Becoming European – FBPE as the democratic response to political extremism

As a Remainer I felt completely lost after the Brexit vote. I was actually in Vietnam at the time so had voted by proxy. Due to being 6 hours ahead, when the results came in I was sitting eating breakfast with some other travellers I’d met at the hostel; two Irish women, a Dutchwoman, a Frenchman, and an Australian guy. I felt so ashamed of my own country that morning. I kept apologising to the Europeans at the table, assuring them that I had not voted for this, and that this did not represent me and that I was, very much, still European. That was the moment I realised that my identity as a European was far stronger than my identity as a Brit.

Brexit had done what the European Union had been trying, without much success, to achieve since the ‘90s:  create a firm sense of pan-European identity.

Pre-Brexit, it’s not that people didn’t recognise European values, or even that they were fundamentally against the European Union, but rather that they weren’t particularly excited by the idea of a political union. And who can blame them?  Much of the vitally important work that the EU does goes on behind closed doors and is wrapped up in legal jargon, which is not always the most inspiring reading!

However, as happens so often in life, you just don’t know what you’ve got until it’s gone – and it’s a lesson the United Kingdom is learning the hard way. Many Leave campaigners gleefully predicted that Brexit would weaken the EU, and cause other Member States to follow suite. But they were wrong. We are actually seeing the opposite effect, with many Euro-sceptic parties across Europe now dialling down their anti-EU rhetoric. So why is this?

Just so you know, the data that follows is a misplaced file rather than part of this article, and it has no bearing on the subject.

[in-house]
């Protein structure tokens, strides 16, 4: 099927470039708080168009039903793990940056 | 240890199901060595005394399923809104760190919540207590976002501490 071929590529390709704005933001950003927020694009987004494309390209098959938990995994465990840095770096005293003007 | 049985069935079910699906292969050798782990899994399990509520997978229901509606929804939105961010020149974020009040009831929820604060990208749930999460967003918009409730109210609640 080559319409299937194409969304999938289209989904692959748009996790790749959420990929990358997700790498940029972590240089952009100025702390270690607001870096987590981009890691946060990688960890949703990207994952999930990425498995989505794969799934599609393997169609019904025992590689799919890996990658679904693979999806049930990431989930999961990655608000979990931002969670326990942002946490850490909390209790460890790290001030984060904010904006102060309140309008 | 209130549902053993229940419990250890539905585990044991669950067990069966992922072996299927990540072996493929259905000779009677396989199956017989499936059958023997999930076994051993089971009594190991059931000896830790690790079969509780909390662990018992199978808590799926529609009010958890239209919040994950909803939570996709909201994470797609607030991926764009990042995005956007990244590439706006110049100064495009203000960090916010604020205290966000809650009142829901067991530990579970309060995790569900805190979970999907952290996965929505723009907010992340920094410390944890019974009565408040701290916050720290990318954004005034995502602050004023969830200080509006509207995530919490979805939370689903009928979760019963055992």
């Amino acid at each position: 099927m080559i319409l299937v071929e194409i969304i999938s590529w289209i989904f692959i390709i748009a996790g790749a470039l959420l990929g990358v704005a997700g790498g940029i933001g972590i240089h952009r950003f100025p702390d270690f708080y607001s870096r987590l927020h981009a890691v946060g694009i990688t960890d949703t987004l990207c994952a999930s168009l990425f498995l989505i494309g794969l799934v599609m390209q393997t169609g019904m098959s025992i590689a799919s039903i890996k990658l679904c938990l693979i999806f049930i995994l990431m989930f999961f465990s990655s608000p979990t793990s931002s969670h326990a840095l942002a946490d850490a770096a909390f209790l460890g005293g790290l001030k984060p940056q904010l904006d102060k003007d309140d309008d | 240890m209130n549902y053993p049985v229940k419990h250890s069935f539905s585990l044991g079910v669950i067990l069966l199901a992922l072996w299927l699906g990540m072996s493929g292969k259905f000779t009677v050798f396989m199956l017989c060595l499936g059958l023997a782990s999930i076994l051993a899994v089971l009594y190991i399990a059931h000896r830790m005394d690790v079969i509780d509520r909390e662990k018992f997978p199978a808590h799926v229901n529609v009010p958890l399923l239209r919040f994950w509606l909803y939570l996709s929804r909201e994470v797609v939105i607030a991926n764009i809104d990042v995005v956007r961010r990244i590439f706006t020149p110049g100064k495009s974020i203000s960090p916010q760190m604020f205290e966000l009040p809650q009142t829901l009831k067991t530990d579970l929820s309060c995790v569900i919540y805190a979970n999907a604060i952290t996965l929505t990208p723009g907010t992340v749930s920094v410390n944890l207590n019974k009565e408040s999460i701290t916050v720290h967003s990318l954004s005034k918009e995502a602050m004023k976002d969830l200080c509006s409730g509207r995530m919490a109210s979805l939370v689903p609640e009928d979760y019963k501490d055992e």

Brexit is providing a prime example of just how much the EU does for Europe. Europe enjoys tariff-free trade, free movement of people, enshrined human rights and so much more thanks to the EU. When you enjoy these benefits every day, they seem to fade into the background and can easily be taken for granted. However, when they are removed it quickly becomes clear just how much European countries rely on these principles to run smoothly.

I think we can all agree that Brexit has been an unmitigated disaster, yet one positive to come out of it is the formation of an incredibly strong transnational identification movement, which is embodied by #FBPE. When I joined the #FBPE community, I was relieved to find that I was not alone in my newfound identity dilemma – plenty of Brits also felt that Brexit Britain did not represent them.  In addition, there were plenty of other European nationalities who wanted to avoid their own, rather hilarious, portmanteaus (Quitaly and AdiEU being some of my favourite suggestions!).

When I started studying a Masters in European Studies, many scholars claimed that a ‘European Identity’ was impossible. I knew I had to do some more research into this, given the strength of the #FBPE movement. My findings show that, ironically, Brexit has brought us together in ways Euro-sceptics could have never imagined. To quote Jo Cox, “we have far more in common than that which divides us” and – no matter the legal status of our country –  we will always be European.

Here are the links to my research:

European Identities Survey

Appendices European Identities

Author: Lilia Prelevic@LiliaPrelevic

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